Hundreds turn out for Independence Day picnic

18th annual event offers patriotic music, tribute to veterans

Hundreds turned out Monday for the 18th annual Fourth of July community picnic in Lions Wayside Park in downtown Pleasanton.

With more than 700 hot dogs given out free by The Pleasanton Lions Club and more than 200 wooden tokens given to youngsters to trade for ice cream cones at Meadowlark Dairy, picnic organizers Jerry Long and Ron Sutton estimated that well over 1,000 attended this year's event.

They crowded their beach chairs under canopies and shade trees although, with temperatures in the low 90s, it was one of the coolest celebrations in years.

Allan Freebody, whose roots go back to the early settlers of Australia and who became a U.S. citizen two years ago, opened the program with the "Pledge of Allegiance."

Following were Sarah Keene, who will turn 18 just before Election Day and Katja Zengel, who took the pledge to activate their birthright citizenship by registering to vote on their 18th birthdays.

Called "Celebrating Freedom and its Evolution since the Revolution, the event attracts hundreds every year. Sutton said it's held mid-day so that those participating still have time to get home for their family barbecues and later to the Fairgrounds for its annual fireworks celebration.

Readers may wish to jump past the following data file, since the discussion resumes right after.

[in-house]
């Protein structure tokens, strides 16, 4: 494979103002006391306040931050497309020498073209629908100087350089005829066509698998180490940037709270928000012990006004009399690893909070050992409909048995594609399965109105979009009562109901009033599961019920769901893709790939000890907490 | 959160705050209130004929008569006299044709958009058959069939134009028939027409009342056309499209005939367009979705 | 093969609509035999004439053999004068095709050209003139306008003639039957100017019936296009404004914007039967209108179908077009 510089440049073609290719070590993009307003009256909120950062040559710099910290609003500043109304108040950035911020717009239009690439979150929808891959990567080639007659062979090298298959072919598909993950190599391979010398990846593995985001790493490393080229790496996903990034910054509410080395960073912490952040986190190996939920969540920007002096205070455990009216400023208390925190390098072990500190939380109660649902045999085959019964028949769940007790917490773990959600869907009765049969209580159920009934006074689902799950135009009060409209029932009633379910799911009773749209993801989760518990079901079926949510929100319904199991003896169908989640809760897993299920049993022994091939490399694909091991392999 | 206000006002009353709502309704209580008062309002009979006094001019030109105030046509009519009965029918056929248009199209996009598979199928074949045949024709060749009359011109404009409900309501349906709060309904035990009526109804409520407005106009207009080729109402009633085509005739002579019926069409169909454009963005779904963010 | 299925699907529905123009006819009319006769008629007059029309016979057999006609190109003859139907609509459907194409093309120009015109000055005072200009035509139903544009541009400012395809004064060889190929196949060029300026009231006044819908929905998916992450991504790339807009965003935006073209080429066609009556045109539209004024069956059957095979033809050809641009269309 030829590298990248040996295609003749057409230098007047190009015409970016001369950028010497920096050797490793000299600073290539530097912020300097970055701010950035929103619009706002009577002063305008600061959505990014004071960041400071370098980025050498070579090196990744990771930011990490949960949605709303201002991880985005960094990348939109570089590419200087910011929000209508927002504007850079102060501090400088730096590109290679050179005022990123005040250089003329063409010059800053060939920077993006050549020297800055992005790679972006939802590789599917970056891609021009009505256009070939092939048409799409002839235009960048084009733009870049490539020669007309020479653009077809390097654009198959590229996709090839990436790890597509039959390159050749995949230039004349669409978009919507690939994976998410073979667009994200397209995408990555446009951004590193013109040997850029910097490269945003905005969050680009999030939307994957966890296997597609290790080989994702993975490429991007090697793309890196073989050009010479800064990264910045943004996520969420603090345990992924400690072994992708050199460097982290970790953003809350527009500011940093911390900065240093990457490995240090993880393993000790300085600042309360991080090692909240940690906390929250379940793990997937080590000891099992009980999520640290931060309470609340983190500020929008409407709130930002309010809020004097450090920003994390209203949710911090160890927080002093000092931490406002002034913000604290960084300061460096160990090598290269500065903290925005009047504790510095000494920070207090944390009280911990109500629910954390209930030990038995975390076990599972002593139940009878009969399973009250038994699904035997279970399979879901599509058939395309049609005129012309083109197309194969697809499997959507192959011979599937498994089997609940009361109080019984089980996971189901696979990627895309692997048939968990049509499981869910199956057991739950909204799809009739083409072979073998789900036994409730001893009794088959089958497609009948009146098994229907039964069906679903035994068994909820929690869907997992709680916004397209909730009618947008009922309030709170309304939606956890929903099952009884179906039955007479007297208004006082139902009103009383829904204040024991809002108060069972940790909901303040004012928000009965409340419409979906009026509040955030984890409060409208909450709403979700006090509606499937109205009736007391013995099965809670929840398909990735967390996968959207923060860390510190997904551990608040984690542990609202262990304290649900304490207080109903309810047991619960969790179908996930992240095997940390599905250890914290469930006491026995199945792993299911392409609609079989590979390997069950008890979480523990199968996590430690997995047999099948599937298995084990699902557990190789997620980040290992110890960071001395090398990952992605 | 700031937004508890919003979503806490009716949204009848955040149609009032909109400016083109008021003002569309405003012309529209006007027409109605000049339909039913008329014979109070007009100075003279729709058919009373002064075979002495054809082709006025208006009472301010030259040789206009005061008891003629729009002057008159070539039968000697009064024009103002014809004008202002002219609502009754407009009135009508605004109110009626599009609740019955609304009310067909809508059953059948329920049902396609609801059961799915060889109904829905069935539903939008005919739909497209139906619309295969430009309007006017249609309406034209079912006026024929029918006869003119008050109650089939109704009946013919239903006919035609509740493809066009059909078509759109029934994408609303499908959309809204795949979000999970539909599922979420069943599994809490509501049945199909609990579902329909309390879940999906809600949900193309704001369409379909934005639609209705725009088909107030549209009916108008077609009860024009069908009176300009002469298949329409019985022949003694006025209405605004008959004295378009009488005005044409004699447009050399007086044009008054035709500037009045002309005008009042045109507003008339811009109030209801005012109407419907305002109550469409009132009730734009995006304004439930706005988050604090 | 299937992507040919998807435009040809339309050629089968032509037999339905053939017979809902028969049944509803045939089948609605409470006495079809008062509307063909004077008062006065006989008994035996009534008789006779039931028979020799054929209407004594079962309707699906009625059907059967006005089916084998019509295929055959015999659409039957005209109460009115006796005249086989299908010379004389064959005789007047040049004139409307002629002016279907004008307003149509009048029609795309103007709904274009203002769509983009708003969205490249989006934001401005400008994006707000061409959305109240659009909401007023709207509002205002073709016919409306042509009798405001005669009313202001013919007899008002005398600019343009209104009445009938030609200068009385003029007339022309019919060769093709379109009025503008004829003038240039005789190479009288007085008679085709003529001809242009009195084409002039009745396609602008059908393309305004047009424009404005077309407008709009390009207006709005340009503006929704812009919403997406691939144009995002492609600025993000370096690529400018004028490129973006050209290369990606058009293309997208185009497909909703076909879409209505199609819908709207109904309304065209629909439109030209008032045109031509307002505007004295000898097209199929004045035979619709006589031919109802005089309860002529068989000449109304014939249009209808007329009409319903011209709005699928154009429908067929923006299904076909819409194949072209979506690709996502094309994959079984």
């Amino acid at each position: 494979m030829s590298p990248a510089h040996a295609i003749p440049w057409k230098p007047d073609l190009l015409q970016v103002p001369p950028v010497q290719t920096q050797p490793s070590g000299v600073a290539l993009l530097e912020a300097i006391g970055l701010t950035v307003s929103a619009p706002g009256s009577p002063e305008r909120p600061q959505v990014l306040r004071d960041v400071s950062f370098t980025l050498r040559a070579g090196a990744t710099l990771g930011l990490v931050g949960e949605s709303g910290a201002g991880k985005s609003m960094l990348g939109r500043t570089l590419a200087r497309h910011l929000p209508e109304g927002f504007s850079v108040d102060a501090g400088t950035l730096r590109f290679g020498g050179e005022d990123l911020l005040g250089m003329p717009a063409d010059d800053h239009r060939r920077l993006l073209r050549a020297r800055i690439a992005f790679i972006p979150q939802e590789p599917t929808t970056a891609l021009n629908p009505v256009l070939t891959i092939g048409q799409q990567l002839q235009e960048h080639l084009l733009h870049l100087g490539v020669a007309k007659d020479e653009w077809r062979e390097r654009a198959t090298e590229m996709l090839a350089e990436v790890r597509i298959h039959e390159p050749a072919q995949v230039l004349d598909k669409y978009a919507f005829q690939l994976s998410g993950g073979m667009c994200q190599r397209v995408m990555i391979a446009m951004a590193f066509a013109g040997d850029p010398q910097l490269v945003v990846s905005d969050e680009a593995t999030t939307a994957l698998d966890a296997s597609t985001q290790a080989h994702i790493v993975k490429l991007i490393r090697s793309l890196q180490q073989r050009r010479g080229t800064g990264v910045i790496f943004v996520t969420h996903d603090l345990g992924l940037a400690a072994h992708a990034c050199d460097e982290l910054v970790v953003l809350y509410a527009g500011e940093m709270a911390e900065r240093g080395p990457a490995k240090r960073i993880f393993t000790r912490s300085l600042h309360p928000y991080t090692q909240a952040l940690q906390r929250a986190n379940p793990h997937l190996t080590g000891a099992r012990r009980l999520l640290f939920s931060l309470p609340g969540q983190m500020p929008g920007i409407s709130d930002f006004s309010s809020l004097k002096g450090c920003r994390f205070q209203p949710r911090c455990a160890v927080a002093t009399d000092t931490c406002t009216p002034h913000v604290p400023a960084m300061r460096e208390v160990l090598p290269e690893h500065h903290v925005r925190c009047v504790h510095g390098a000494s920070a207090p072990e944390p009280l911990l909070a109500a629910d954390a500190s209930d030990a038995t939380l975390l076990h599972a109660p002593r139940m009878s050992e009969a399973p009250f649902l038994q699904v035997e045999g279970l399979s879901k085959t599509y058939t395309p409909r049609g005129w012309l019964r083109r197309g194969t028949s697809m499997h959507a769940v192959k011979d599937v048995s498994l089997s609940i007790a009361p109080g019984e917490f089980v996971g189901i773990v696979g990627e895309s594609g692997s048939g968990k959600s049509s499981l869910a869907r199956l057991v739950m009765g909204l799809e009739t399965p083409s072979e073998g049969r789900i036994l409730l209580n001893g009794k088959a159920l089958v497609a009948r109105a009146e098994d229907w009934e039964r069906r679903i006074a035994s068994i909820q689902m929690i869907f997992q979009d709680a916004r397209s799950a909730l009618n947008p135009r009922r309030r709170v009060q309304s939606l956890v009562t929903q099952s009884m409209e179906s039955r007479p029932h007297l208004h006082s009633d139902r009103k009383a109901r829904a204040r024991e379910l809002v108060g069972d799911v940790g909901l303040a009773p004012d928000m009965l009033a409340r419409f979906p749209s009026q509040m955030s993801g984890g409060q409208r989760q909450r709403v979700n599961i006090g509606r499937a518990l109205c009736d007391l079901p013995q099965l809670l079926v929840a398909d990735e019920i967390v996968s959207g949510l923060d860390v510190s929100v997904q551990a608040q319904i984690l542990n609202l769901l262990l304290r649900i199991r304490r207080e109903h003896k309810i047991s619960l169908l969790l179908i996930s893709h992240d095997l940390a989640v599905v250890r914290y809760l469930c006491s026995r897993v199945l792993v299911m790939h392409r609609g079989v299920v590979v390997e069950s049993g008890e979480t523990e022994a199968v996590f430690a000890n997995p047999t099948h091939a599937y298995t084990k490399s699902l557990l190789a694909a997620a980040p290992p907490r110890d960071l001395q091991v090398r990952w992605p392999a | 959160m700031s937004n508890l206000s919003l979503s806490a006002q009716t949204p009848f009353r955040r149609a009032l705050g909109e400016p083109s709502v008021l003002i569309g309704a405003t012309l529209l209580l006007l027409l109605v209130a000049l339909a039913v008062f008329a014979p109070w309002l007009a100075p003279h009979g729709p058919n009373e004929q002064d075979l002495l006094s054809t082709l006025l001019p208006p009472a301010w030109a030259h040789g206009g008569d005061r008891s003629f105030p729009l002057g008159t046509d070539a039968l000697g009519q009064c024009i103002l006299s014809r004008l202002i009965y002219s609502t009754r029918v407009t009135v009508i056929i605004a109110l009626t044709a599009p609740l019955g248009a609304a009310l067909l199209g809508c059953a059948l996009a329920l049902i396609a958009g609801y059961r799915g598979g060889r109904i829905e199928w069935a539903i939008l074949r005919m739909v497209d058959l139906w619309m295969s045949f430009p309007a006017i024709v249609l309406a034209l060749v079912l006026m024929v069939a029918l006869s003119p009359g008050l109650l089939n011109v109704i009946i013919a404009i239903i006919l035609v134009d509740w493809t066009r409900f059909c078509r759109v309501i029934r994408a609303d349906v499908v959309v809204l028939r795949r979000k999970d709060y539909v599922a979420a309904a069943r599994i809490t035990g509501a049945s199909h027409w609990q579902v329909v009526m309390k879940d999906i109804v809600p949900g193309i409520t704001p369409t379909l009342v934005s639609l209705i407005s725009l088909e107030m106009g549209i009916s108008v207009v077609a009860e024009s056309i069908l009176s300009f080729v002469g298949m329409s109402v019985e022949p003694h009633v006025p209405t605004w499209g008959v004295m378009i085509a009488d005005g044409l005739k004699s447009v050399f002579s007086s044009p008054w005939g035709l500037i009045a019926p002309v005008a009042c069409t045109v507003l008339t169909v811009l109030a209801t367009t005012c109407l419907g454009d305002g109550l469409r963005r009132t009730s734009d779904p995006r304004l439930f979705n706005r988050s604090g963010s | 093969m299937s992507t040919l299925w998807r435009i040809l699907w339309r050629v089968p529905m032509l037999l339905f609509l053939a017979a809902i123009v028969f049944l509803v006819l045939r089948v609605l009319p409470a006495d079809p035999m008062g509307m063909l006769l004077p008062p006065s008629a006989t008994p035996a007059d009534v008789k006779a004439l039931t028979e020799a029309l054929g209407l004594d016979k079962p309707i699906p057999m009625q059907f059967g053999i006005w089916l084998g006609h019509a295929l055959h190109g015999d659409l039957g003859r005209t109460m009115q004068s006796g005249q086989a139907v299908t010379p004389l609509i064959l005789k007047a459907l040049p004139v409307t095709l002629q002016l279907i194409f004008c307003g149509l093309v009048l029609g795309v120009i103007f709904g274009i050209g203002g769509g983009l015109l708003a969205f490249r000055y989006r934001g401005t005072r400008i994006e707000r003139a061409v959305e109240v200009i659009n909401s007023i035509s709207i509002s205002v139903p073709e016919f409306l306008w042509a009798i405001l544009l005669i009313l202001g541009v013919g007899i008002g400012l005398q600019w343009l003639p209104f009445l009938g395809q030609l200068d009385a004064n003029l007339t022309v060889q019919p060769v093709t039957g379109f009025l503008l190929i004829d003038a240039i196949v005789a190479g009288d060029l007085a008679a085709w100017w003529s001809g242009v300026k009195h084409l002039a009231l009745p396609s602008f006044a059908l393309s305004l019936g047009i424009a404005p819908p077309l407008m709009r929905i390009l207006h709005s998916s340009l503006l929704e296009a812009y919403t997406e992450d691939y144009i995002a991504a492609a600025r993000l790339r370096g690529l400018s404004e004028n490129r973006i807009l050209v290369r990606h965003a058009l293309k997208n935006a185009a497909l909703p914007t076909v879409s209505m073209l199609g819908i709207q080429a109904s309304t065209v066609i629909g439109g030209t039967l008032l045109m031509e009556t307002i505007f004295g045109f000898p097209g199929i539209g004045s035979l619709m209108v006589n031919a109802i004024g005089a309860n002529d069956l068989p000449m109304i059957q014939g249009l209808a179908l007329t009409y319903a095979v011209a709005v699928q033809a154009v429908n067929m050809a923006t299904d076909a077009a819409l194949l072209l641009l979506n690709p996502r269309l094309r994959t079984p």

Ken McDonald led the picnic celebration, which included "Happy Birthday to USA" by Mildred and Patty Hill, a patriotic singalong to music by the Pleasanton Community Concert Band.

Another theme this year was the evolution of music in America, with examples provided by the band, under the direction of Bob Williams, who also is a music historian. This exploration was guided by speaker Ann Collins, who provided insights into the hidden messages in some Negro spirituals (as they were then called). Vocalist Pat Bosma, who played Lady Liberty at the start, switched later to sing favorite American melodies.

Before his welcoming remarks, Mayor Jerry Thorne was honored at his introduction in a special tribute by the band. It played a portion of his favorite marching music from when he was the drum major for the University of Tennessee's marching band.

The band also honored current and former military members, playing the familiar service songs of each military branch while those veterans stood to be recognized by applause.

McDonald, assisted by Les Duman, then honored Bob Butler and Margene Gerton Rivara as this year's recipients of the Ed Kinney Community Patriot Awards.

Butler was recognized for his years of community service, including two terms as mayor of Pleasanton, and Rivara for her work in city arts and providing housing for seniors.

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